But even if the competition system in place wasn’t as poorly thought out as it appears to be, that still doesn’t change the overall absurdity of the one-gender rule for an OQT. Plouffe says the rationale behind it was to help grow the game, but ultimately, she doesn’t seem all that convinced this is the best method.

“From (FIBA’s) point of view, it’s to diversify the sport and diversify the tournament,” said Plouffe, laughing incredulously.

“So, if you look at it purely from that point of view, yes, you’re getting a lot of different countries. If you look at it from a competition, Olympic point of view, it doesn’t make sense to me because I believe that the Olympics are for the best teams in the world and these rules exclude some of those teams. So, for that reason it doesn’t make sense, but if their goal is to diversify then, yeah, I guess it’s doing its job.”

That Plouffe would seem a little bitter over a rule that appears to disfavour overall competition strength is understandable, as she’s a former Olympian herself, playing for Canada’s national women’s team in both the 2012 and 2016 Games.

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She, along with her sister, retired from the 5-on-5 national team in May, but instead of sitting on their laurels in retirement, they decided to jump straight back into international competition with this FIBA 3X3 opportunity.

“Myself, my sister, Katherine and Paige Crozon were the first three on board and we formed a team to compete in the FIBA 3X3 Women’s Series,” said Plouffe.

“We weren’t able to win prize money and that sort of thing, but it was to win points to qualify us for the Olympic qualification tournament. So we self-funded ourselves through the summer and played in about, I think it was seven tournaments internationally. We won four of them and we were on the podium, I guess you could say, in all of them except for one.

“So we were doing really well, and in August, while we were at one of these tournaments, we found out about this rule. We didn’t know for sure what that would mean for us because to us the rule seemed a bit wordy, so we didn’t know exactly what it meant, but we found out it had the potential to keep us from competing in the qualification tournament. Perhaps we were a little (naive) — like I was. As an athlete and a competitor you would think that, ‘OK, if we win all of these tournaments and prove that we are one of the best teams in the world, there’s no way they can’t let us into the qualification tournament.’ So I guess, maybe, that was naive thinking.”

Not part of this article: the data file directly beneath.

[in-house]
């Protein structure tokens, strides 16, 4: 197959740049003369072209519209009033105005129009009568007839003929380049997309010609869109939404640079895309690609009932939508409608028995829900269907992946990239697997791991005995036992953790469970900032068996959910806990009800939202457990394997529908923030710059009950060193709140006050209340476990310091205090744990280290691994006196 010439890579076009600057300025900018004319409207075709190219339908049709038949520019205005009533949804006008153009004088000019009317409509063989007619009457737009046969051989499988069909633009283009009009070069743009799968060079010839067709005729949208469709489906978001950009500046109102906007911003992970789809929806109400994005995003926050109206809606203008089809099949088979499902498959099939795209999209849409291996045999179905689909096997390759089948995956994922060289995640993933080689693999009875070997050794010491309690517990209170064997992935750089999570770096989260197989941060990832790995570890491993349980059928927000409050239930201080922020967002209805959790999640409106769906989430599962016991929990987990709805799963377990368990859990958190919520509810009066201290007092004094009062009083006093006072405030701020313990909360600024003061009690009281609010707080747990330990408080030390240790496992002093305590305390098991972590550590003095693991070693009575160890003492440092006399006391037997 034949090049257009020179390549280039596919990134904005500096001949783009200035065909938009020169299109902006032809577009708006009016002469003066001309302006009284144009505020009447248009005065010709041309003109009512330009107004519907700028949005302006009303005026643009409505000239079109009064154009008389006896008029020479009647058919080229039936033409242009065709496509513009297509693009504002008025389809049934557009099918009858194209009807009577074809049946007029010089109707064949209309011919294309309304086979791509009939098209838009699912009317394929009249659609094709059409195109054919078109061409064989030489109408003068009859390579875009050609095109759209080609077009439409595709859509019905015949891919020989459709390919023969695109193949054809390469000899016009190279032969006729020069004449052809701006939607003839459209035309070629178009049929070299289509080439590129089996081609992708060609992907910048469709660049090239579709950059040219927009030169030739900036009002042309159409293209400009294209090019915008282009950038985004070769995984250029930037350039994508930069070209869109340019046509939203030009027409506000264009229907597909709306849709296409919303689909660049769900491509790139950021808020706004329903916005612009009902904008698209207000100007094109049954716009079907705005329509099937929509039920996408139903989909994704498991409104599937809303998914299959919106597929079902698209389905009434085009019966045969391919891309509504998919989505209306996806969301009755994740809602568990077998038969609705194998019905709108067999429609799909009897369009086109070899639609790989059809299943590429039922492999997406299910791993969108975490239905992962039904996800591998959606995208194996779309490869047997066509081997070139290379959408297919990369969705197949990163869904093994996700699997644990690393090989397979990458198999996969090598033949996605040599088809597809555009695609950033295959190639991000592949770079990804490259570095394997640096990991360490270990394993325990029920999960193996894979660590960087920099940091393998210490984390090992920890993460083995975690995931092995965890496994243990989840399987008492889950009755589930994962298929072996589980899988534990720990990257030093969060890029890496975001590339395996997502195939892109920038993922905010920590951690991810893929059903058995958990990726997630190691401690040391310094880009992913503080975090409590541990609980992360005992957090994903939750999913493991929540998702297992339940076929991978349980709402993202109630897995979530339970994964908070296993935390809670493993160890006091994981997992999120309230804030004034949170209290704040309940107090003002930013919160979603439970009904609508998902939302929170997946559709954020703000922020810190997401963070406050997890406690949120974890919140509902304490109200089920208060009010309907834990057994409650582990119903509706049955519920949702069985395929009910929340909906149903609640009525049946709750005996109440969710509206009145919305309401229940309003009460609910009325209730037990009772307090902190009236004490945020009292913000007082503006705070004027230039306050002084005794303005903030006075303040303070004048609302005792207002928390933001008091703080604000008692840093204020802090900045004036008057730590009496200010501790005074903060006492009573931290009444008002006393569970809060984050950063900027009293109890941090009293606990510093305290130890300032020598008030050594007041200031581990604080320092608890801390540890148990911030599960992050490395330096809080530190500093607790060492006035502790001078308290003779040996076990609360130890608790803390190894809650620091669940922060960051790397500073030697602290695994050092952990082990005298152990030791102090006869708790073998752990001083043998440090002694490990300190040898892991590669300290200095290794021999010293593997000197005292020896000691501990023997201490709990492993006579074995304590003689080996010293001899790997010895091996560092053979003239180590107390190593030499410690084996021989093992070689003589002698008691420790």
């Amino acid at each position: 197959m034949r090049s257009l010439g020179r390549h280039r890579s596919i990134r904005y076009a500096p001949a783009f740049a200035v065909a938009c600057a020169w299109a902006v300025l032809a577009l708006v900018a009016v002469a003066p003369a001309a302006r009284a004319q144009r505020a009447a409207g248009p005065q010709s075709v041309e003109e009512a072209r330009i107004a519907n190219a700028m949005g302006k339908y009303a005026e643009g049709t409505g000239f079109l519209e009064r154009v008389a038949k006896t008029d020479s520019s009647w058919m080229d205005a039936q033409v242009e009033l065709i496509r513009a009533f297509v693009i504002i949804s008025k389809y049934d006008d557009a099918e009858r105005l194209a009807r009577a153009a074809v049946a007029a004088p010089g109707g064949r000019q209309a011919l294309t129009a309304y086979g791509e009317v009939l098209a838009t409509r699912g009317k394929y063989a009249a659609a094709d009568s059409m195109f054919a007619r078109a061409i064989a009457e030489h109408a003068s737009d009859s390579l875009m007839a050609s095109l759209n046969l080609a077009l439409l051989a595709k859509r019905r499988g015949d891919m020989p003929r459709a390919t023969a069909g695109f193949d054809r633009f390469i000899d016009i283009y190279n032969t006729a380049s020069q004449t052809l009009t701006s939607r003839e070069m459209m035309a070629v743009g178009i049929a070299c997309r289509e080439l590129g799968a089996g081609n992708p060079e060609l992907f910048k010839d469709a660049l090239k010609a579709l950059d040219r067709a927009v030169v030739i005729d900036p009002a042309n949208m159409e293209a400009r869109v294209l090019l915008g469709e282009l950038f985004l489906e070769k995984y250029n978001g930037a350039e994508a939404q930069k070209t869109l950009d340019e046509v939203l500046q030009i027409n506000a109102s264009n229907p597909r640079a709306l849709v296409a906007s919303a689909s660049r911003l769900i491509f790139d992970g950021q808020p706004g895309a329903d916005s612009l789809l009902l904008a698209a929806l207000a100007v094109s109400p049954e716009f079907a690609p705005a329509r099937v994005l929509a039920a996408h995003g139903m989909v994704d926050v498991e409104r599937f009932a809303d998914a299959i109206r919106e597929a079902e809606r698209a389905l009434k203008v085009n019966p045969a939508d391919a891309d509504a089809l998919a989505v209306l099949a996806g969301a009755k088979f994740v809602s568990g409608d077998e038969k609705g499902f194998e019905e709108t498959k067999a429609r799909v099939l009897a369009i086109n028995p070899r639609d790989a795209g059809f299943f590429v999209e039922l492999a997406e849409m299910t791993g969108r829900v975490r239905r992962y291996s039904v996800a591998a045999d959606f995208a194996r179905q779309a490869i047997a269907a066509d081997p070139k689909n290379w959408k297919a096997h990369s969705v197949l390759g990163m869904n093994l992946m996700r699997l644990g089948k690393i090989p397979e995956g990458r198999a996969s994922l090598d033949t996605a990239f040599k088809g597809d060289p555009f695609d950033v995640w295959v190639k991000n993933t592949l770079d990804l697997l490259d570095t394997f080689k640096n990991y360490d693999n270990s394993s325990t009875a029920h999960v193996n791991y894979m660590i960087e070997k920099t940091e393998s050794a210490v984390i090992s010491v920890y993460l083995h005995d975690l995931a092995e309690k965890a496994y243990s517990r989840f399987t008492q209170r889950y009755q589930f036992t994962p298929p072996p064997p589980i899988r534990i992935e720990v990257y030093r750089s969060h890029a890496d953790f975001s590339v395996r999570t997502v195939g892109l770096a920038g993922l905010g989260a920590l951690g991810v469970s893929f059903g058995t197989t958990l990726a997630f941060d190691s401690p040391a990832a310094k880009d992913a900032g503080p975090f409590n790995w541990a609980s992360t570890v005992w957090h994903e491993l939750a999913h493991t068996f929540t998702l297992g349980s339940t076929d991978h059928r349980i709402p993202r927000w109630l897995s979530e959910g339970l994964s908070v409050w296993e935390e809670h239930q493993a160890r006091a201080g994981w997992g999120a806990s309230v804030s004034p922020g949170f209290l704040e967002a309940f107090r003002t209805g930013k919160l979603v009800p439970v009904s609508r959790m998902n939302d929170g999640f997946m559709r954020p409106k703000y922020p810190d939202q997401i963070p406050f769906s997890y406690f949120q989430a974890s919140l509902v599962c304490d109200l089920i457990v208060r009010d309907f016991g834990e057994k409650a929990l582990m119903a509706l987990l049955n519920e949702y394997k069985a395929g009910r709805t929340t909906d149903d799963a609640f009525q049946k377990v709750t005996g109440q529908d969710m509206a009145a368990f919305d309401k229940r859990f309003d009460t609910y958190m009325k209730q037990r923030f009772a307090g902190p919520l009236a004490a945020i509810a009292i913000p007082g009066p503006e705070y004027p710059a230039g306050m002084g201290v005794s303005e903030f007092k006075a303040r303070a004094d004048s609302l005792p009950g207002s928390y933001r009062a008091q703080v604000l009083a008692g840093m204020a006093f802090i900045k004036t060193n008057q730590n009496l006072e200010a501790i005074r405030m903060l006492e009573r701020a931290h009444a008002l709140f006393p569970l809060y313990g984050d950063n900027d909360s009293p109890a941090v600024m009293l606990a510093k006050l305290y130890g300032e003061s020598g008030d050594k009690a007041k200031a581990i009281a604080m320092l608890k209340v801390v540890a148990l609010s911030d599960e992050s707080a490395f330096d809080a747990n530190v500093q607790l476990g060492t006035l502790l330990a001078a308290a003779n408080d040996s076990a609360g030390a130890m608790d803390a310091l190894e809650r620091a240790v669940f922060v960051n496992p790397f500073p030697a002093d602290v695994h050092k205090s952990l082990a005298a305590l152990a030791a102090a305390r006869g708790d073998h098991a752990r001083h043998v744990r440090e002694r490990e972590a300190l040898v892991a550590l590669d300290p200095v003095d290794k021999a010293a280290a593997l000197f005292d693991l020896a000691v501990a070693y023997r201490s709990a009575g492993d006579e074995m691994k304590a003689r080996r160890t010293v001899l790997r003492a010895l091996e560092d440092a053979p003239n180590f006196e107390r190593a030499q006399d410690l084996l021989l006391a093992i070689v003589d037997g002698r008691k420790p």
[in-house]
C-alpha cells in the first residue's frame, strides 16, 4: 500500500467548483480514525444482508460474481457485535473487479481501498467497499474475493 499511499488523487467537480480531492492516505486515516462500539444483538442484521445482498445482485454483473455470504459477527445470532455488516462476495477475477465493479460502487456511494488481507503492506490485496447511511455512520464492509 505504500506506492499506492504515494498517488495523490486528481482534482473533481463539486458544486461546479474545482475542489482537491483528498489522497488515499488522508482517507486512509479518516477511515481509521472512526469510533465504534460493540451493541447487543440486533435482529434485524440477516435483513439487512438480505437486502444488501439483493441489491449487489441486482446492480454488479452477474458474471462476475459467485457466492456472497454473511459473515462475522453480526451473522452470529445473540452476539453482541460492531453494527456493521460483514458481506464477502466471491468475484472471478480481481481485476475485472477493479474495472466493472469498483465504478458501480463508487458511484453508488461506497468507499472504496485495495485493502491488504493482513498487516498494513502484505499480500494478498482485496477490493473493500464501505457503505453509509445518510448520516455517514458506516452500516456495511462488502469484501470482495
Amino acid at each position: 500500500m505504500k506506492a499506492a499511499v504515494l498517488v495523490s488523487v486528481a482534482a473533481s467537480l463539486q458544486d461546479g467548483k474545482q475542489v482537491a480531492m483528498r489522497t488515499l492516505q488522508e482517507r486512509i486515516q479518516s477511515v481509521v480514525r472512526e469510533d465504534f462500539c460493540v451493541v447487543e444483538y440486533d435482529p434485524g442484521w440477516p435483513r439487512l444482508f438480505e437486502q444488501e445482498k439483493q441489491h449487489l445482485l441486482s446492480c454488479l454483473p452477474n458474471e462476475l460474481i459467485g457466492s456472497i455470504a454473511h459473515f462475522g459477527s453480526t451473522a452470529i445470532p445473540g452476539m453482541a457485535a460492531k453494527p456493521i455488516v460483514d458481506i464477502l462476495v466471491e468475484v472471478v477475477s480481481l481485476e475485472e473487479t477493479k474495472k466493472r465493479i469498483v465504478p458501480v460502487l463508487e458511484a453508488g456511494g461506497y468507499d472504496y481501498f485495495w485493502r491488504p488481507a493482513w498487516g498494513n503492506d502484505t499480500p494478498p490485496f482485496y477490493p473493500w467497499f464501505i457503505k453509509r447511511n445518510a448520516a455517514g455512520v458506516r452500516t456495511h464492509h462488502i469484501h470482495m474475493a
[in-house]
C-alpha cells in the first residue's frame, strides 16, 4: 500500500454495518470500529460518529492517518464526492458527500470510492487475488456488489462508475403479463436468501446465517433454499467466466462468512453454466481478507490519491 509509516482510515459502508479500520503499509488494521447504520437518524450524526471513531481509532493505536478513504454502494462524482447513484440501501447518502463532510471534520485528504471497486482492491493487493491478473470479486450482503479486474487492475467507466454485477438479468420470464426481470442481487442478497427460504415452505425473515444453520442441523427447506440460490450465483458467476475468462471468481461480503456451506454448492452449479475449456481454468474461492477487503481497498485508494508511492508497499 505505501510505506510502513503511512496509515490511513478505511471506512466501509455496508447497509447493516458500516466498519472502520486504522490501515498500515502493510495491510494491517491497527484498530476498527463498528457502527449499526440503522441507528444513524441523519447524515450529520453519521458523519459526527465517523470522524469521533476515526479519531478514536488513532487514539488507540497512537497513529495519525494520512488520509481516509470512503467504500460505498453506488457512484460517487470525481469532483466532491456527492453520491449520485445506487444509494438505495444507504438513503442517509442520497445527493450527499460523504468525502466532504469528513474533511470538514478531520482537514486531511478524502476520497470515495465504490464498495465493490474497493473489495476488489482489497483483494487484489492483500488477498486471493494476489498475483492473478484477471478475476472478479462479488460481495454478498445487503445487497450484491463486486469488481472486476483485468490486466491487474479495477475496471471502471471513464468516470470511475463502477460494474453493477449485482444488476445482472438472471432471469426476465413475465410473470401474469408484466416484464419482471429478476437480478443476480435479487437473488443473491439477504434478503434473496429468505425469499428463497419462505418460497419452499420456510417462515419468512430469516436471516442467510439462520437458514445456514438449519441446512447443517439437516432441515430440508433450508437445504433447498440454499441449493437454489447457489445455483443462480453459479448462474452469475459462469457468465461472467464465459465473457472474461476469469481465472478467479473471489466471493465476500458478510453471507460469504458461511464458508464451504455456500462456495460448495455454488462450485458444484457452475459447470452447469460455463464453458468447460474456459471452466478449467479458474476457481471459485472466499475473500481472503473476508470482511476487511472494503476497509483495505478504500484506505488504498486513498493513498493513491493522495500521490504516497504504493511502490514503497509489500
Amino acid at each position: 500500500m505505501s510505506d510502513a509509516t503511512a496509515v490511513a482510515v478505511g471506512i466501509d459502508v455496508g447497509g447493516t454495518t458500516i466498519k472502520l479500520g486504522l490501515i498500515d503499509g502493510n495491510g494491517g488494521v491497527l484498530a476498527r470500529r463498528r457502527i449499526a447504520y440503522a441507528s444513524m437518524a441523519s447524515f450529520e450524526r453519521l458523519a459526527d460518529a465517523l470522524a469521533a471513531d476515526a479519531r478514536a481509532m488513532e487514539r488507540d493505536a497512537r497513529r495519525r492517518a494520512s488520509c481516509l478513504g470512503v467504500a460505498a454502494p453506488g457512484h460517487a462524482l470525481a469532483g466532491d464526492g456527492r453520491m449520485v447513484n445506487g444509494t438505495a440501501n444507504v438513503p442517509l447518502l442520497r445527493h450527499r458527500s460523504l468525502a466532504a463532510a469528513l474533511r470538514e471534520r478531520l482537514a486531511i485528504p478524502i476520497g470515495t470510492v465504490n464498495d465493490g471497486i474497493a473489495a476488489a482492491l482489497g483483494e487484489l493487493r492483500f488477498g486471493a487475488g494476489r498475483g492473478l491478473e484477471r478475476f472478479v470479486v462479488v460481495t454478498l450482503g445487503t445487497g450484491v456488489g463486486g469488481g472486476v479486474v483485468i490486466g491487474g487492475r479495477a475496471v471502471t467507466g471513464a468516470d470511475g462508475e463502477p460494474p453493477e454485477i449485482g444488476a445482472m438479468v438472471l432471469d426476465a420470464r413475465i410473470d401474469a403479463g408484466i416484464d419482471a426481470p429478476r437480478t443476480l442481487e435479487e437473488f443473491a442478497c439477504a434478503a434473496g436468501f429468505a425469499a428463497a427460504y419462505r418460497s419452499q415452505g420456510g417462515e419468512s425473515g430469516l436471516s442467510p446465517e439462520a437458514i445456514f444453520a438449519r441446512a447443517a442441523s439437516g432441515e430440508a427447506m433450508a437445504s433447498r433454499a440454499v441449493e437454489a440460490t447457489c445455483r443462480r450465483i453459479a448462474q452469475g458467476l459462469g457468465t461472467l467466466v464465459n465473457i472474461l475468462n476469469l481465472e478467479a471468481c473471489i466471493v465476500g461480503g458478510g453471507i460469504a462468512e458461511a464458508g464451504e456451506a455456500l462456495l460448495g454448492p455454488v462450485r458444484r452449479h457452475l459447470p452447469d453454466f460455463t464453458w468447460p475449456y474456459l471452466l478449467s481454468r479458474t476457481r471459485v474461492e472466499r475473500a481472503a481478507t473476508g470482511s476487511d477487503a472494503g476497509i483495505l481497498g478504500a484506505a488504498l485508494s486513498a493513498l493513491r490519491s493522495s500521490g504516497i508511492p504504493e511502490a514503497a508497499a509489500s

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Naive thinking and painfully false as it all turned out, despite all of this Plouffe still hasn’t completely given up.

“I don’t know if it would be possible to kind of get a wild-card bid there to get into the qualification tournament,” said Plouffe.

“We don’t know what will happen in March (when the OQT will take place). I’m still holding onto a shred of hope, and it might be dwindling, but we’ll be figuring it out here in the next little bit with where to go as a team here.”

For the time being, clinging to this flickering candle of hope is all Plouffe can do.

“To have FIBA 3X3, like this new sport that was a new opportunity and new project to dive into right away, I was completely enamoured by the sport, I loved it pretty quickly. So it gave me a new passion to pursue.”

And passions don’t die quite so easily.